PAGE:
Wednesday, June 18, 2008

Our Amana fridge: It could not have survived another 8 weeks?

Last weekend we finalized the plans for our new kitchen, signed the contract and made a deposit to our friends at HWC Homeworks. Since I am now a pround employee of General Electric, an integral part of our kitchen will be the GE Profile appliances which I will be able to purchase at the Employee Store. To say that Dee and I are excited to start this project is an understatement.

A few weeks ago, our Amana refrigerator started to buzz. The buzzing was somewhat cyclical, so couple that with what I know of the refrigeration cycle told me that our appliance was failing. It held its best for a week or so, but one day there was nothing but water in the ice tray. We called out friends at Apex Appliance Repair and Jim came to our house a few hours later. He repalced a malfunctioning part and in a few hours the fridge was cold again. Dee and I breathed a sigh of releif and we hoped against hope that this refrigerator we had purchased just 4 1/2 years ago would survive long enough to the end of our kitchen make over.

Well, two days ago I got up a little after 5AM and was ready to start my day as I normally do, taking Samson out for a walk. Before I left, I checked the ice ice tray and much to my disappointment, liquid water was present. I took Samson out for a walk, then I told Dee the bad news about our fridge. We called Apex Appliance Repair again, as they warranted their work for 90 days. Jim the reapir tech showed up a few hours later and he gave us the really bad news: The compressor had failed.

To those of you who are not well acquainted with the refrigeration cycle, the compressor is the engine which drives the entire cycle. The physics behind the cycle is pretty straightforward. The compressor is used
to heat the refrigerant which is then forced into a condenser where it undergoes a change in state from vapor to liquid. From there, the refrigerant heads to the thermal expansion valve where the refrigerant changes state once again. This is where the cooling process occurs. The First and Second Law of Thermodynmics now come into play. The change of state is an endothermic reaction so here is where things get cold when they come in contact with coils filled with refrigerant.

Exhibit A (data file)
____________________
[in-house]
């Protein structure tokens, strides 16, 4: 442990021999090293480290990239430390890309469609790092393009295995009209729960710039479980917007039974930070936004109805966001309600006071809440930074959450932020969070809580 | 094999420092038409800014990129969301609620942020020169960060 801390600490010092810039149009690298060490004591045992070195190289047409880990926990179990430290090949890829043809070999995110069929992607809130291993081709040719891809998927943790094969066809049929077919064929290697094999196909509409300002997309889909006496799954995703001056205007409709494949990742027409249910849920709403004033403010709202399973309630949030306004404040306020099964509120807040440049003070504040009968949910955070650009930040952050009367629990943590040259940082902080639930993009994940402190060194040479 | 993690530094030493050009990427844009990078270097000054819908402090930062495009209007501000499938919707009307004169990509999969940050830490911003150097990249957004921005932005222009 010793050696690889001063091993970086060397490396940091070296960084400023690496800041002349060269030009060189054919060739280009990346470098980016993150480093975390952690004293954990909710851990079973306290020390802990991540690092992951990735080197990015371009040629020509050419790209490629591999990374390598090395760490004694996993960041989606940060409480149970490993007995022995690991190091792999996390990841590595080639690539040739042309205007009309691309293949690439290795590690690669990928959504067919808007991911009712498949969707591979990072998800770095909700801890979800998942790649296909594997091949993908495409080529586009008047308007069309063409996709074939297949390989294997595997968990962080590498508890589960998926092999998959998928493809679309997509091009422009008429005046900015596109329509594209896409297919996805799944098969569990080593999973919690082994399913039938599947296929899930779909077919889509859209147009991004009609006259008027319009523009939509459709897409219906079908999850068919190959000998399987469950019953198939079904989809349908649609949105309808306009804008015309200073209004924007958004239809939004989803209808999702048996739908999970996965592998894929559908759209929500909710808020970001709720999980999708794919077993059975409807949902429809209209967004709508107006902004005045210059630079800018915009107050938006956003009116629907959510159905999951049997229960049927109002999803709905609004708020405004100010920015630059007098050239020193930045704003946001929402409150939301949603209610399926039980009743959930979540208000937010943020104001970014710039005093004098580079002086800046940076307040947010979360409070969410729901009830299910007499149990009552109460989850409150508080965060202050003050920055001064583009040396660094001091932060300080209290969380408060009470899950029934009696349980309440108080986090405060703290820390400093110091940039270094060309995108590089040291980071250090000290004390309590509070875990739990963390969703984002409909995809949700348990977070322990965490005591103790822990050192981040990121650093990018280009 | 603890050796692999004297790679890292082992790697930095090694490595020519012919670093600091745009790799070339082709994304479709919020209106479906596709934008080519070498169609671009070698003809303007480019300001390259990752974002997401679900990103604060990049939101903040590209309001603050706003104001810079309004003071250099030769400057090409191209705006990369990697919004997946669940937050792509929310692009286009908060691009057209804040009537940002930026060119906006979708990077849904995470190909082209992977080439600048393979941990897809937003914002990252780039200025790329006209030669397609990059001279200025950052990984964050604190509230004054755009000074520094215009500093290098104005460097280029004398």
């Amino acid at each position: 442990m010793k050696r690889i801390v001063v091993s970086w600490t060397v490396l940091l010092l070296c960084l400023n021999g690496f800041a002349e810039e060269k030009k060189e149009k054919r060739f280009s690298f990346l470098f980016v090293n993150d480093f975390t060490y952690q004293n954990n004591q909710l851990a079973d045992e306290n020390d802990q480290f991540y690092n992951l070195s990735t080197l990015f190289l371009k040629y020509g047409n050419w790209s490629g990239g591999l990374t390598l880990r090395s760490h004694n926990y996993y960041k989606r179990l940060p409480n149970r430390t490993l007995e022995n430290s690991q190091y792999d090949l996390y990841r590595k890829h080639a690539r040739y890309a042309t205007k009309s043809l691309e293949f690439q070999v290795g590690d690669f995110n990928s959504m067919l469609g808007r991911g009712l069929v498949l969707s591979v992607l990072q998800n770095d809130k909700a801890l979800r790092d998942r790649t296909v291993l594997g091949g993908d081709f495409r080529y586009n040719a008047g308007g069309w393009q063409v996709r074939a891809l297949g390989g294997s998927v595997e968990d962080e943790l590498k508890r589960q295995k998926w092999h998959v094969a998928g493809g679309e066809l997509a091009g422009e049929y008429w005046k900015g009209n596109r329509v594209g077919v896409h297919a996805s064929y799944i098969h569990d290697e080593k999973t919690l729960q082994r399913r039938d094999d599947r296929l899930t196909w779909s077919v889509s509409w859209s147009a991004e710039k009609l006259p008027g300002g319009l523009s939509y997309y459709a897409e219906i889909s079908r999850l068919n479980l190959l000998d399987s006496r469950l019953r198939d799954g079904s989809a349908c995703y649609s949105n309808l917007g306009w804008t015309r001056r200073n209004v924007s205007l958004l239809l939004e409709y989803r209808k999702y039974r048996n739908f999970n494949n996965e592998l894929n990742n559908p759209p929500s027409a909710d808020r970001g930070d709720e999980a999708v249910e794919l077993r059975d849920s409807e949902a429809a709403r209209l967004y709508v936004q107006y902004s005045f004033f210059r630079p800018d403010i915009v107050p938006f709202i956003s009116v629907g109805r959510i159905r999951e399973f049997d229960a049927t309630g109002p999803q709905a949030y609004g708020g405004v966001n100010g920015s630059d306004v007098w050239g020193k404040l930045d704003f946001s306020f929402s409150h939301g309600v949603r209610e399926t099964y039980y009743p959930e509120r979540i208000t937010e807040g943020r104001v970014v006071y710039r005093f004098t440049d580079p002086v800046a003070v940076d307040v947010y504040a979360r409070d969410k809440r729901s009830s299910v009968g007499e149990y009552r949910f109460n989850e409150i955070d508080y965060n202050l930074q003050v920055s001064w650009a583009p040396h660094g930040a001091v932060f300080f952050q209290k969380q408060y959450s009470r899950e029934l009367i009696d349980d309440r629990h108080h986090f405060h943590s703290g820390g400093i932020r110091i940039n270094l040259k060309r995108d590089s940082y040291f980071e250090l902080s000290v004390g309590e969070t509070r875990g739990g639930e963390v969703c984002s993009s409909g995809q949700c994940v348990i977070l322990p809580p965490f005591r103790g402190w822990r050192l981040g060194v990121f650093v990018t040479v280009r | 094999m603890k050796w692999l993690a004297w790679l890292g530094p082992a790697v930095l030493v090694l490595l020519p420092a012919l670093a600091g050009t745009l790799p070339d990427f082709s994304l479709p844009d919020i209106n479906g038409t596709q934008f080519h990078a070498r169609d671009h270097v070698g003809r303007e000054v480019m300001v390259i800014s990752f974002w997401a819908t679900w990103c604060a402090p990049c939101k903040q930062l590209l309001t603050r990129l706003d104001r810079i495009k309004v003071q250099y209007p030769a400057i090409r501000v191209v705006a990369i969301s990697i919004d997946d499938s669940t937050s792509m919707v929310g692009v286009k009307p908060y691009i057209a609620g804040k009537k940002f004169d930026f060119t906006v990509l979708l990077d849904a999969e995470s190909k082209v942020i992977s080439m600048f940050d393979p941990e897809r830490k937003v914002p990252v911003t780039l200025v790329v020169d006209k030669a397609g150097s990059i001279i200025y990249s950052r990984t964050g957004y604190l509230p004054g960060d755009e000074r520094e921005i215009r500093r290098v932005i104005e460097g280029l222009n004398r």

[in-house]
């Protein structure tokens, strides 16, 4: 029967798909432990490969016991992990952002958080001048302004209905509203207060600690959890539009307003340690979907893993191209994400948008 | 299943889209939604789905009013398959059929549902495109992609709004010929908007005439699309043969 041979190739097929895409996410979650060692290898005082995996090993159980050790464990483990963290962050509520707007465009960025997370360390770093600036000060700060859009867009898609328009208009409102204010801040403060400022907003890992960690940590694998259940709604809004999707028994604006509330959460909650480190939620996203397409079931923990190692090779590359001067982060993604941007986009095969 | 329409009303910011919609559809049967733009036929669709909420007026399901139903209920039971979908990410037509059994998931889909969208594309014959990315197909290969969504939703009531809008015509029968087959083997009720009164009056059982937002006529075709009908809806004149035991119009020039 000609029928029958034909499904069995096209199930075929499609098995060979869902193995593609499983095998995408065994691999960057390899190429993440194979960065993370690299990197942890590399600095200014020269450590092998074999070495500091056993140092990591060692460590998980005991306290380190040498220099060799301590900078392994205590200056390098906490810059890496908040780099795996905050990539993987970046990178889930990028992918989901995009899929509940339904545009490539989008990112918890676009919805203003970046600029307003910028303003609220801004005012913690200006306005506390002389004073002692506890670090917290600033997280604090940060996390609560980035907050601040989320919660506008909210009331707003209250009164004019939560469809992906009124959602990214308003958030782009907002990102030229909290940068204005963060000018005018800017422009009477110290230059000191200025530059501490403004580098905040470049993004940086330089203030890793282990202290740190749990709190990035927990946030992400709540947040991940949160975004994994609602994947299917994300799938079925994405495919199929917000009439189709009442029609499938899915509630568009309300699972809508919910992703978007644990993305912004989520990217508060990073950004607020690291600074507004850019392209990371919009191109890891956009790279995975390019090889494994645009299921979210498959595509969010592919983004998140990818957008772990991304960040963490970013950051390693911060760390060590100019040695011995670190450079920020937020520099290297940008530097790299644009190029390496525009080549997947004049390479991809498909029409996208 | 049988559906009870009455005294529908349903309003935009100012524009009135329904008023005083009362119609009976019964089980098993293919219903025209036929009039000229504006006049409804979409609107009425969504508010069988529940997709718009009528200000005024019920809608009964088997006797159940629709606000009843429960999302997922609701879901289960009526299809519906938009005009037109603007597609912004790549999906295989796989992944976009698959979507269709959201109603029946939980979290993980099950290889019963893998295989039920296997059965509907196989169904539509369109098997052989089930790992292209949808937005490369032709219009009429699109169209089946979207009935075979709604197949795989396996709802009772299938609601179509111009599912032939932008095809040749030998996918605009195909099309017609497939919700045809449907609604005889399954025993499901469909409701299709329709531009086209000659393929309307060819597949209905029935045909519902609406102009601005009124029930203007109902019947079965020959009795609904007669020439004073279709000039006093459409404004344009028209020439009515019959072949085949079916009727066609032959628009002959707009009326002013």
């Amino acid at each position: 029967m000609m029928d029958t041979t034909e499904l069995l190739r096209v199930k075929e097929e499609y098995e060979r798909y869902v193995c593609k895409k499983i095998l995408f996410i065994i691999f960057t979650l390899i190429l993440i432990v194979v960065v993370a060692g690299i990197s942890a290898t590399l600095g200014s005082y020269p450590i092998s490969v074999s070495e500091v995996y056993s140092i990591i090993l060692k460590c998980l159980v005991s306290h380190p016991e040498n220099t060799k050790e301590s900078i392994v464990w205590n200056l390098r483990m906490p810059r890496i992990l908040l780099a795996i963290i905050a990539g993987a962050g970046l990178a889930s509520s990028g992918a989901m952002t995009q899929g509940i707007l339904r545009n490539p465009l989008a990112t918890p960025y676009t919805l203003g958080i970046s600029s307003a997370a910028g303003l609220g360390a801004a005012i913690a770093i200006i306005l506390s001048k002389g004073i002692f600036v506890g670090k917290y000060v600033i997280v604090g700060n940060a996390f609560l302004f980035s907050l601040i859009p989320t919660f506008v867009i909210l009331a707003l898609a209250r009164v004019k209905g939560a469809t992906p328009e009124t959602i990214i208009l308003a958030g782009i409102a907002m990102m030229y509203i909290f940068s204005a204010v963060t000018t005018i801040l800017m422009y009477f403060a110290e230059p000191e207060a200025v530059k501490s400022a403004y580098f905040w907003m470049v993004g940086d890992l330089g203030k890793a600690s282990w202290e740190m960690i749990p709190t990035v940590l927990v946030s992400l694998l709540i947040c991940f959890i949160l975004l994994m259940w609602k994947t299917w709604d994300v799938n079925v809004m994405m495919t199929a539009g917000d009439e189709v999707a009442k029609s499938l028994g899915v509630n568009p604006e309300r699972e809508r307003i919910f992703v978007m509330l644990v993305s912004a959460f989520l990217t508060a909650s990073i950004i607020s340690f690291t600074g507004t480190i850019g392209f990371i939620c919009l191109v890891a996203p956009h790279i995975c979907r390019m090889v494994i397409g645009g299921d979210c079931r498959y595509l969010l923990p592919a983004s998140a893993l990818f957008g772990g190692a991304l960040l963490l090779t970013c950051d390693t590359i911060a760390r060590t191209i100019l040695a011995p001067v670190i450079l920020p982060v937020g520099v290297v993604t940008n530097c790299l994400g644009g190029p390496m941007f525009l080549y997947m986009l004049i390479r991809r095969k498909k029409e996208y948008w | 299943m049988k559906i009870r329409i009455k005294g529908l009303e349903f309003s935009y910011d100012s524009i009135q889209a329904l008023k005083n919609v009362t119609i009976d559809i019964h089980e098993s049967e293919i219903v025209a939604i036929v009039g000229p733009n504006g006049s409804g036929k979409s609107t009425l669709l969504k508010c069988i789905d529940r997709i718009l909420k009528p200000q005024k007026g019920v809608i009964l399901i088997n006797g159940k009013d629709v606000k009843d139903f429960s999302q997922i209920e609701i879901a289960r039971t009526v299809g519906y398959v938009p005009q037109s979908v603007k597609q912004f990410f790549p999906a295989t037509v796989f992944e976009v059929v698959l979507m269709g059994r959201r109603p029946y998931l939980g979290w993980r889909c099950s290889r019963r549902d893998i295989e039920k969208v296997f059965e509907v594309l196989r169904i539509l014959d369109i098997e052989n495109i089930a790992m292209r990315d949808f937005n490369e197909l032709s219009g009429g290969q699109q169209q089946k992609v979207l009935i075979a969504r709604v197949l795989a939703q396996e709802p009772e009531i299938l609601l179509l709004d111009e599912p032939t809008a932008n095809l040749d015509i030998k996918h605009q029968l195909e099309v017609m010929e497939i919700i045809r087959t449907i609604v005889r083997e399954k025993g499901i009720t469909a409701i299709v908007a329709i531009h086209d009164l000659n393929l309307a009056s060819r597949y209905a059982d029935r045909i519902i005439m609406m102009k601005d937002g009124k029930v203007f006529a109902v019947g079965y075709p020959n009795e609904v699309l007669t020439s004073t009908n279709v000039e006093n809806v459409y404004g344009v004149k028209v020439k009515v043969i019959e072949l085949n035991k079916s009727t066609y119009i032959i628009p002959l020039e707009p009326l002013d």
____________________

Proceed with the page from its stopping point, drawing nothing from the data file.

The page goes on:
Back to our problem.
To replace the compressor would cost anywhere between $450-550. It made no economic sense to repair this Amana appliance with a new GE machine on the way. We have a new kitchen in the works, but our new appliances, including a lovely refrigerator, will not come into being for at least another 8 weeks. We were between a rock and a hard place. We needed a fridge to get by the next few weeks, but it was silly to purchase a large fridge. We found a happy medium, an fridge large enough to get us through the coming months but small enough to fit down the stairs for use after our new kitchen comes into being. We settled on a fridge made by a Canadian company called Danby. It is larger than a cube (think dorm) fridge, but it is small enough to be a good second fridge we can have down the basement after we get our new GE Profile refrigerator. While our brand spanking new fridge is meeting our immediate needs, it does look a little small in the space where our old fridge used to located. Please note the cooler to the left of the picture. It came in handy to save the beer.

7 comments:

Henry said...

And, the new "fridge" will come in handy as a beer box for the future. All in all, a wise choice!!

Lisa and Gary... said...

That thing is about the size of the fridge I had in my Lyon St., home. It was my only fridge. Not my spare. Can you say, "Teeny, tiny kitchen?" Thankfully, Michigan's long cold season kept most of the beer cool on the three season porch. That one certainly will come in handy for oat pops. Oh, and saving the beer should always be your first course of action.

Thanks for the anniversary wishes. After The Tot goes to bed, we're having Dark Chocolate Gelato. We are wild and crazy middle aged married people!

L.

John said...

That description of the refrigeration cycle brought flashbacks of my EOOW board....

Now explain condensate depression...

Michael said...

We've had better luck with our Amana fridge. We bought when we bought our house in July 1995. Still working fine.

Paul's Blog said...

Michael,
Thanks for rubbing it in!

Paul

Lisa and Gary... said...

If it's any consolation, the piece-o-crap oven we just replaced was an Amana. Your Profile will be much, much nicer.

L.

Paul's Blog said...

L,
I hope that you get more than 4.5 years out of your range!

Much love,
PK